• carries on conversations with other children and adults
  • often excludes other children in play - best friends only
  • [may] use swear words or "bathroom words" to get attention
  • sometimes can be very bossy
  • likes to try new things and take risks
  • likes to make own decisions
  • notices when another child is angry or sad - more sensitive to feelings of others
  • prefers company of 1 or 2 children at a time; may become bossy or sulky when others join in
  • likes to feel grown up; boasts about self to younger, less capable children
  • begins to have a very basic understanding of right and wrong
  • plays contentedly and independently without constant supervision
  • takes turns and shares (sometimes)
  • understands and respects rules - often asks permission
  • understands and enjoys both giving and receiving
  • enjoys collecting things
  • sometimes needs to get away and be alone
  • can understand relationships among people and similarities and differences in other families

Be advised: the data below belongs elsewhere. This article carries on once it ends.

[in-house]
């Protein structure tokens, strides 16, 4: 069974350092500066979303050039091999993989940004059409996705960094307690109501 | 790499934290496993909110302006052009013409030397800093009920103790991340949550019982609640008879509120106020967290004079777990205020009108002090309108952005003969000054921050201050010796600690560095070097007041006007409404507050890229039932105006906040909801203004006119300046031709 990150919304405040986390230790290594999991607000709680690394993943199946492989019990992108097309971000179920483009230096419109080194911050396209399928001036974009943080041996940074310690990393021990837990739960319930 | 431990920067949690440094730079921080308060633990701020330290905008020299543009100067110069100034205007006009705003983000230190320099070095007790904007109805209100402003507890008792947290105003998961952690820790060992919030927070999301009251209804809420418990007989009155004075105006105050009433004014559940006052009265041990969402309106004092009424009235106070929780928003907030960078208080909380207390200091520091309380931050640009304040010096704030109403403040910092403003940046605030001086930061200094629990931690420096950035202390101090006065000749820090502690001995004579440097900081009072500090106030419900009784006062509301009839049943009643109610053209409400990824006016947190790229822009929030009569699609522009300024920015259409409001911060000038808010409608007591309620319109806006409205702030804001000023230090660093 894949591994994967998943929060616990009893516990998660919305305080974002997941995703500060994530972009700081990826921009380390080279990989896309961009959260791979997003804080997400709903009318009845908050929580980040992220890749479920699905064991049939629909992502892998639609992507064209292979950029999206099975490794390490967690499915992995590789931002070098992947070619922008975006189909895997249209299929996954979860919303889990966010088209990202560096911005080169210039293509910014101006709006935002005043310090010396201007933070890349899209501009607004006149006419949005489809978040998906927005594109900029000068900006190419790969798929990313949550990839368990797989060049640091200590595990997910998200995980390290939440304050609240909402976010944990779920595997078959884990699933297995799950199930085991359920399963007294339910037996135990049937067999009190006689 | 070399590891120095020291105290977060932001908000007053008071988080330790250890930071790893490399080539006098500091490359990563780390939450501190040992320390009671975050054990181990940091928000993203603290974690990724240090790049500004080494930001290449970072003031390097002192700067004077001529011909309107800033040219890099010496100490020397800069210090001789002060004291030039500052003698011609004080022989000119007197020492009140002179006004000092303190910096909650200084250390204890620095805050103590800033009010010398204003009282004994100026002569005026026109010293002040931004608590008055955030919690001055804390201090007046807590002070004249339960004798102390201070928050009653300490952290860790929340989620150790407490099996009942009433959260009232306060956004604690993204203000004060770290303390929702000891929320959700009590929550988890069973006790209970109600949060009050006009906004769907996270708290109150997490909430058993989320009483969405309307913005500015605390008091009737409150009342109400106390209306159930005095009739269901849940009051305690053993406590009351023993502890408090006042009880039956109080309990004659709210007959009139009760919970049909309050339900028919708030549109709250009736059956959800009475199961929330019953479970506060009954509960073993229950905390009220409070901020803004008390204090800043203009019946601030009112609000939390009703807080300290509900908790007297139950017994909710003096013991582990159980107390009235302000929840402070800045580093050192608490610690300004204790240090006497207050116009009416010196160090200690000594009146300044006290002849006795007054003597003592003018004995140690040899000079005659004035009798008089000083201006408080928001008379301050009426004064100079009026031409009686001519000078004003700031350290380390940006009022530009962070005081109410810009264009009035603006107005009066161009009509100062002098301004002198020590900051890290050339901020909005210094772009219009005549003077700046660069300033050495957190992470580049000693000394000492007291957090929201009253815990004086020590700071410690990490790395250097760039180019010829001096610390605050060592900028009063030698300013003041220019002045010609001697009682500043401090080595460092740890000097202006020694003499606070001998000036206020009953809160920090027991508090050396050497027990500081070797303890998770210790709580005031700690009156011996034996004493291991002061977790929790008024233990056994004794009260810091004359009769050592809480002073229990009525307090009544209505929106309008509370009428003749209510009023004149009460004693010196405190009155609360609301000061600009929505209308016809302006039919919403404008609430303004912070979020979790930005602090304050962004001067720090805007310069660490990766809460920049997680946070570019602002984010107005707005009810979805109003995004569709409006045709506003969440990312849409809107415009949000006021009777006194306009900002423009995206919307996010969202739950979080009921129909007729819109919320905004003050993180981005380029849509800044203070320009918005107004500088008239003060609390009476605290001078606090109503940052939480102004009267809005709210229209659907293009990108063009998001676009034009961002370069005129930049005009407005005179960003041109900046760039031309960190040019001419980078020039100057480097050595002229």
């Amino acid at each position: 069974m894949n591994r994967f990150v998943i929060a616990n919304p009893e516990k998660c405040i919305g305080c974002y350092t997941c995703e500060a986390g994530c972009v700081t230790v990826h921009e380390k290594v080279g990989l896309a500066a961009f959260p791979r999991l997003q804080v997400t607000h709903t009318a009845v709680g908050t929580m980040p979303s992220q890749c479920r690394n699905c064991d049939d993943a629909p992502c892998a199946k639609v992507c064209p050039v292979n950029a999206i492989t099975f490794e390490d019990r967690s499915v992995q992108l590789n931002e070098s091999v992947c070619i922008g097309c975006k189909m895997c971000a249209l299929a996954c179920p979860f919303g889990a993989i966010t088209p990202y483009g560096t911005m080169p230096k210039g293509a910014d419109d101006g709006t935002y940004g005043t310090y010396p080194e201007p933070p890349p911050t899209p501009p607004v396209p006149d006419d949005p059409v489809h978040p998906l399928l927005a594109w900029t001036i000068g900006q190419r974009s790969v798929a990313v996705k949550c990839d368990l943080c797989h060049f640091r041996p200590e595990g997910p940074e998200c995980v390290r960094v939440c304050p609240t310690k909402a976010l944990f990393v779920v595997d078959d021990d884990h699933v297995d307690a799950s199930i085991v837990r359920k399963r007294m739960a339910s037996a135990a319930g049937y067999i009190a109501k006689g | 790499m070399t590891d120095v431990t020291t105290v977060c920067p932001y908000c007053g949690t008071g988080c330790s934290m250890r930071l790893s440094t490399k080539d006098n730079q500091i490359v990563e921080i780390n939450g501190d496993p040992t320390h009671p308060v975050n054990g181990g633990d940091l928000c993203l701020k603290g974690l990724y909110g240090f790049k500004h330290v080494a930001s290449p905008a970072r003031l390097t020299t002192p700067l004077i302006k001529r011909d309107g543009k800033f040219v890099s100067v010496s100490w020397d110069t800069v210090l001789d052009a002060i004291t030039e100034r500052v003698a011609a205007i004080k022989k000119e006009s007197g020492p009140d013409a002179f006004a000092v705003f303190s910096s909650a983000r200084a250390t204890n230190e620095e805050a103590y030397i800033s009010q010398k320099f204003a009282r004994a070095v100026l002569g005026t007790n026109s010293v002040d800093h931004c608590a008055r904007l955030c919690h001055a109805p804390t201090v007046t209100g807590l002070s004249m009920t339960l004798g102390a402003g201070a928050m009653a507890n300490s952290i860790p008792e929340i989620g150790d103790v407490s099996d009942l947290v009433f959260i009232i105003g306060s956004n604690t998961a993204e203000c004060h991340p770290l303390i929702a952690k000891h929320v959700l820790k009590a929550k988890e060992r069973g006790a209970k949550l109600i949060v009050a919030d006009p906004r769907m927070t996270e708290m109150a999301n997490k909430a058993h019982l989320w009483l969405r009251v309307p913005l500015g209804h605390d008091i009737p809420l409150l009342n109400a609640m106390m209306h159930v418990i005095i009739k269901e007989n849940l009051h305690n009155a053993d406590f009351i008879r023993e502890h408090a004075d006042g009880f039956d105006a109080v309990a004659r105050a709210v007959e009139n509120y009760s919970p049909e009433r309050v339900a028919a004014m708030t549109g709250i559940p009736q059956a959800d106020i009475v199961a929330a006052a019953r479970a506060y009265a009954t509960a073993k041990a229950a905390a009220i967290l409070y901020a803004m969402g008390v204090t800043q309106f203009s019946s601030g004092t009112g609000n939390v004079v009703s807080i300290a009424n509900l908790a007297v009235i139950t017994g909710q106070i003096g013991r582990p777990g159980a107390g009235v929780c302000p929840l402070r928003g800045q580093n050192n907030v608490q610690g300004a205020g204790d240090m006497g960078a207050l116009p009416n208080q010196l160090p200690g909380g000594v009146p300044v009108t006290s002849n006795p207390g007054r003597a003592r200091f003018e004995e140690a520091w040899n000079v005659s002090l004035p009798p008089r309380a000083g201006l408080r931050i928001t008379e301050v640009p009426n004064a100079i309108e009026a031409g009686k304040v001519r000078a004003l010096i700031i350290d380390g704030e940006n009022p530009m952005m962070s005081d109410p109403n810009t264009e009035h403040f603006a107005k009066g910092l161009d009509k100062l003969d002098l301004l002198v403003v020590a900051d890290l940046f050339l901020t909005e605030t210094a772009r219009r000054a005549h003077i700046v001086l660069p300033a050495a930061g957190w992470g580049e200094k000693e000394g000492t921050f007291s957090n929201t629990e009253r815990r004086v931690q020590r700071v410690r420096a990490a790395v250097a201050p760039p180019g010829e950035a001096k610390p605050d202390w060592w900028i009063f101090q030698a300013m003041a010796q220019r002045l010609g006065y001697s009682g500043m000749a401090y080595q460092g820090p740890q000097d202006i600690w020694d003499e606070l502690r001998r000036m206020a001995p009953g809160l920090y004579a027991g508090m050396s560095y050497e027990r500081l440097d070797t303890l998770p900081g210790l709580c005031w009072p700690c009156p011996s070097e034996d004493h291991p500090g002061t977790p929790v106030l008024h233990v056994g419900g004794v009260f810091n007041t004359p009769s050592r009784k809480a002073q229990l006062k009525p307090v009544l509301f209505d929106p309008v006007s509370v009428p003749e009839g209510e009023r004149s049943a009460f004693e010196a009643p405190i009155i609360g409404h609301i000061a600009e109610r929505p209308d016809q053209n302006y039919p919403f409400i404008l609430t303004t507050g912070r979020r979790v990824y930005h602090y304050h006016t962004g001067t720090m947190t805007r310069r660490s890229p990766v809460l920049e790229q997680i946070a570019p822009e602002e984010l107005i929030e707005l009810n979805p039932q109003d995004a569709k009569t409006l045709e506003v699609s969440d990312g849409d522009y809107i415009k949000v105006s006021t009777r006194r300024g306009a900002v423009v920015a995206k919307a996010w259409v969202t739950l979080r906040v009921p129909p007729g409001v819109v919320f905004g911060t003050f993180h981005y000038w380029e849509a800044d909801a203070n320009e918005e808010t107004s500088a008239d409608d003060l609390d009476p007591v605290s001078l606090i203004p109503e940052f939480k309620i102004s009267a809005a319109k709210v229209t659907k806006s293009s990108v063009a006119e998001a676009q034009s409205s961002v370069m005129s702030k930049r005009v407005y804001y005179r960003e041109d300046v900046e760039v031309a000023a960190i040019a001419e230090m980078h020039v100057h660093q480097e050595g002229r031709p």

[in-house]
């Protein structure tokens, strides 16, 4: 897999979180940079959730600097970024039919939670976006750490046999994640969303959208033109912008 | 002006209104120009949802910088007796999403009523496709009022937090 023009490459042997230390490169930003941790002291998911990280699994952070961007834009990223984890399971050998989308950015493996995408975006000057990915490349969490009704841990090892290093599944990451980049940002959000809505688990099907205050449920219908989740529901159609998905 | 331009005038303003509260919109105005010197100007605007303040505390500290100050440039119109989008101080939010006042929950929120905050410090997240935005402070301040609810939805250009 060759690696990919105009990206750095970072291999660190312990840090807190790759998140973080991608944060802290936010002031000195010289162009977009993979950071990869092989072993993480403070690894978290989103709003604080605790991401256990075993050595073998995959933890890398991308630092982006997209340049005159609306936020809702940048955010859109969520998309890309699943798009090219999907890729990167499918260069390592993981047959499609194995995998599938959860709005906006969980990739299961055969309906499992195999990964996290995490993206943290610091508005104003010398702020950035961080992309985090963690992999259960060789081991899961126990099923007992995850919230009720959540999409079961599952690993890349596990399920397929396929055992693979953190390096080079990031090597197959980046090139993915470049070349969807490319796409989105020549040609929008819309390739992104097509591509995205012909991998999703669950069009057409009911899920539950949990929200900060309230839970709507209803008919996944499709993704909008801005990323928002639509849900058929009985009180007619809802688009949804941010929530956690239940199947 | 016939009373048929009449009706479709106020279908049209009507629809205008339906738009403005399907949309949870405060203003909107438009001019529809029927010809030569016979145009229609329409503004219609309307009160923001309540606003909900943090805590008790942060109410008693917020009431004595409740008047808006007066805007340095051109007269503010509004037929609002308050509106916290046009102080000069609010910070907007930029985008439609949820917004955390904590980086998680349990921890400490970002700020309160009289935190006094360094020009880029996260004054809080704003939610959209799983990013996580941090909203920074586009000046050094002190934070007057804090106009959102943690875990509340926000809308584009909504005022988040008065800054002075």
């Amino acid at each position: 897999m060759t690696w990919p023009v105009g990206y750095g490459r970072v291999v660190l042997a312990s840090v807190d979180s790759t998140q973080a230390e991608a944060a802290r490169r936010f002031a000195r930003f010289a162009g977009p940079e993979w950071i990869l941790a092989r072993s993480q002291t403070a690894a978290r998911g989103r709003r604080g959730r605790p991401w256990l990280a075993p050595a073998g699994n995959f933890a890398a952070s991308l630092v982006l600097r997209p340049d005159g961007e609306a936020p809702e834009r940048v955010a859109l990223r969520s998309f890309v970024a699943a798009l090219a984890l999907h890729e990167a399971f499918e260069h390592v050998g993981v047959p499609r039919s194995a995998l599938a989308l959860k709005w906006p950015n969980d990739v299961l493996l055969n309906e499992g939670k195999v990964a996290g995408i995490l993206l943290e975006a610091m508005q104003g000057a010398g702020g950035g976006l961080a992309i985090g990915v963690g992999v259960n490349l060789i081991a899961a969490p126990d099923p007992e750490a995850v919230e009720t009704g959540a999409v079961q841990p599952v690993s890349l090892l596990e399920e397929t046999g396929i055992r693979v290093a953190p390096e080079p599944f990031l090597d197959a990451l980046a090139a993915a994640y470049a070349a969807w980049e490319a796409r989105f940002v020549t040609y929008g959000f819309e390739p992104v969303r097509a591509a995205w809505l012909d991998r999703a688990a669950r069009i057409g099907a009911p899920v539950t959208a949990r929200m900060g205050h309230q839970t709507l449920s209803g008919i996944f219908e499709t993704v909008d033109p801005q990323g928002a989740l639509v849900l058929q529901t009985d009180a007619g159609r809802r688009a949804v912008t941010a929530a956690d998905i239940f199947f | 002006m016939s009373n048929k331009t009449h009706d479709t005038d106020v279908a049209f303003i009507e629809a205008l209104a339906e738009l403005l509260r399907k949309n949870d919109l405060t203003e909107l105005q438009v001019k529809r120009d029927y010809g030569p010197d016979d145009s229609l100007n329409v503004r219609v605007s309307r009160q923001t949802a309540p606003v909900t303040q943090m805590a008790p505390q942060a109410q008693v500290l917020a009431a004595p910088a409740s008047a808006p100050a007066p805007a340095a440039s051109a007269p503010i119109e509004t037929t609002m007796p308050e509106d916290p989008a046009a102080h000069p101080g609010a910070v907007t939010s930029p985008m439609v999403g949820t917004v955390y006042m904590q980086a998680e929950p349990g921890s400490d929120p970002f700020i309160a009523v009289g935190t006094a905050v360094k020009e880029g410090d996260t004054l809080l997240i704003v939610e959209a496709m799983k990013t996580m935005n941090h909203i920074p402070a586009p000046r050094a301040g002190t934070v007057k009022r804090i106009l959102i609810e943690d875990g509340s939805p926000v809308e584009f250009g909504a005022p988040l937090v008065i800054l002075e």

• seeks adult approval
  • sometimes critical of other children and embarrassed by own mistakes
  • less fearful of the world than toddlers because understands the world better
  • has a good sense of humor, and enjoys sharing jokes and laughter with adults
  • weight: 31-57 pounds
  • height: 39-48 inches
  • requires approximately 1,700 calories daily
  • sleeps 10-11 hours at night
  • may begin to loose baby teeth
  • able to dress self with little assistance
  • learns to skip
  • throws ball overhead
  • catches bounced balls
  • rides a tricycle skillfully; may show interest in riding a bicycle with training wheels
  • balances on either foot for 5-10 seconds
  • uses a fork and knife well
  • cuts on a line with scissors
  • left or right hand dominance is established
  • walks down stairs, alternating feet without using a handrail
  • jumps over low objects
  • can run, gallop, and tumble
  • can skip and run on tiptoe
  • can jump rope
  • interested in performing tricks like standing on head, performing dance steps